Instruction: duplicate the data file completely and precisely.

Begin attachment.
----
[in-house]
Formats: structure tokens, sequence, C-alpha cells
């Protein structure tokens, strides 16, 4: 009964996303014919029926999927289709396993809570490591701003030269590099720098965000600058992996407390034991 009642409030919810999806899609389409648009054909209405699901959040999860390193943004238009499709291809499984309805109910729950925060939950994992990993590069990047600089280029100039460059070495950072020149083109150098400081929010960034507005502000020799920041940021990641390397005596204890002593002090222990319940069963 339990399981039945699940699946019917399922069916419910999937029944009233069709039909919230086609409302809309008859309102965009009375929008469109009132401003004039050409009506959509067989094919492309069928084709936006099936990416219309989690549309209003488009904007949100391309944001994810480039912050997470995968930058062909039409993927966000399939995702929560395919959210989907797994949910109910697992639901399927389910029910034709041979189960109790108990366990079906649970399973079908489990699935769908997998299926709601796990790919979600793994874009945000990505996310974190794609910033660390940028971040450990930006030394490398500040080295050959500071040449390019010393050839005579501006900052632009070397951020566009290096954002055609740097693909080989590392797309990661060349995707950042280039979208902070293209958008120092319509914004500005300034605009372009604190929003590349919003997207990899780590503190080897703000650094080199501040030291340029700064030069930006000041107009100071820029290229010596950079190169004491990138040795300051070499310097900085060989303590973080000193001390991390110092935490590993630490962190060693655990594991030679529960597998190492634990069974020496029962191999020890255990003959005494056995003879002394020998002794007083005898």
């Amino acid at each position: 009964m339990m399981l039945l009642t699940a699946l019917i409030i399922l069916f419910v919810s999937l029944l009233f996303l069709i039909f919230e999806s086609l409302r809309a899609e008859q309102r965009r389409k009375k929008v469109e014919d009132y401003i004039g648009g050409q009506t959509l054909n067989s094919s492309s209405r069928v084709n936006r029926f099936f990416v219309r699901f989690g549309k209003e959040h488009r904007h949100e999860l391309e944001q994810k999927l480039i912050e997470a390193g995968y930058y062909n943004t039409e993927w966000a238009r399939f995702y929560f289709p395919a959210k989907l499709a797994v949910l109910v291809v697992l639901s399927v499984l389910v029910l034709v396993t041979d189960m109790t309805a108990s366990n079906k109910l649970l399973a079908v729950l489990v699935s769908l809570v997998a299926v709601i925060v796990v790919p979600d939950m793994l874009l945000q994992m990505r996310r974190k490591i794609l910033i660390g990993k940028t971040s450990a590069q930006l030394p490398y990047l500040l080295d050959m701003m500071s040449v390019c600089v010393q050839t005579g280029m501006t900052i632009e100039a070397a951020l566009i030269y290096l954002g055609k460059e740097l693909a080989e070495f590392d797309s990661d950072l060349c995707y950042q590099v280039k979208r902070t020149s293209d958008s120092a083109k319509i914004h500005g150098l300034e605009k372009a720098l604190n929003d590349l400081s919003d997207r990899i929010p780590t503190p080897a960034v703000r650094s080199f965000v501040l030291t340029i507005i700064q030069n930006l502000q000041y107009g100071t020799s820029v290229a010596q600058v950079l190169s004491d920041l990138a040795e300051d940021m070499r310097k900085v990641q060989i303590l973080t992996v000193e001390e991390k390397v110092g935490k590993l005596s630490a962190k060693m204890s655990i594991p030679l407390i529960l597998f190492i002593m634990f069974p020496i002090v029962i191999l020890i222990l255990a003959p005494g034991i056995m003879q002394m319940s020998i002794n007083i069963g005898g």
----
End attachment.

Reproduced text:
[in-house]
Formats: structure tokens, sequence, C-alpha cells
């Protein structure tokens, strides 16, 4: 009964996303014919029926999927289709396993809570490591701003030269590099720098965000600058992996407390034991 009642409030919810999806899609389409648009054909209405699901959040999860390193943004238009499709291809499984309805109910729950925060939950994992990993590069990047600089280029100039460059070495950072020149083109150098400081929010960034507005502000020799920041940021990641390397005596204890002593002090222990319940069963 339990399981039945699940699946019917399922069916419910999937029944009233069709039909919230086609409302809309008859309102965009009375929008469109009132401003004039050409009506959509067989094919492309069928084709936006099936990416219309989690549309209003488009904007949100391309944001994810480039912050997470995968930058062909039409993927966000399939995702929560395919959210989907797994949910109910697992639901399927389910029910034709041979189960109790108990366990079906649970399973079908489990699935769908997998299926709601796990790919979600793994874009945000990505996310974190794609910033660390940028971040450990930006030394490398500040080295050959500071040449390019010393050839005579501006900052632009070397951020566009290096954002055609740097693909080989590392797309990661060349995707950042280039979208902070293209958008120092319509914004500005300034605009372009604190929003590349919003997207990899780590503190080897703000650094080199501040030291340029700064030069930006000041107009100071820029290229010596950079190169004491990138040795300051070499310097900085060989303590973080000193001390991390110092935490590993630490962190060693655990594991030679529960597998190492634990069974020496029962191999020890255990003959005494056995003879002394020998002794007083005898």
């Amino acid at each position: 009964m339990m399981l039945l009642t699940a699946l019917i409030i399922l069916f419910v919810s999937l029944l009233f996303l069709i039909f919230e999806s086609l409302r809309a899609e008859q309102r965009r389409k009375k929008v469109e014919d009132y401003i004039g648009g050409q009506t959509l054909n067989s094919s492309s209405r069928v084709n936006r029926f099936f990416v219309r699901f989690g549309k209003e959040h488009r904007h949100e999860l391309e944001q994810k999927l480039i912050e997470a390193g995968y930058y062909n943004t039409e993927w966000a238009r399939f995702y929560f289709p395919a959210k989907l499709a797994v949910l109910v291809v697992l639901s399927v499984l389910v029910l034709v396993t041979d189960m109790t309805a108990s366990n079906k109910l649970l399973a079908v729950l489990v699935s769908l809570v997998a299926v709601i925060v796990v790919p979600d939950m793994l874009l945000q994992m990505r996310r974190k490591i794609l910033i660390g990993k940028t971040s450990a590069q930006l030394p490398y990047l500040l080295d050959m701003m500071s040449v390019c600089v010393q050839t005579g280029m501006t900052i632009e100039a070397a951020l566009i030269y290096l954002g055609k460059e740097l693909a080989e070495f590392d797309s990661d950072l060349c995707y950042q590099v280039k979208r902070t020149s293209d958008s120092a083109k319509i914004h500005g150098l300034e605009k372009a720098l604190n929003d590349l400081s919003d997207r990899i929010p780590t503190p080897a960034v703000r650094s080199f965000v501040l030291t340029i507005i700064q030069n930006l502000q000041y107009g100071t020799s820029v290229a010596q600058v950079l190169s004491d920041l990138a040795e300051d940021m070499r310097k900085v990641q060989i303590l973080t992996v000193e001390e991390k390397v110092g935490k590993l005596s630490a962190k060693m204890s655990i594991p030679l407390i529960l597998f190492i002593m634990f069974p020496i002090v029962i191999l020890i222990l255990a003959p005494g034991i056995m003879q002394m319940s020998i002794n007083i069963g005898g």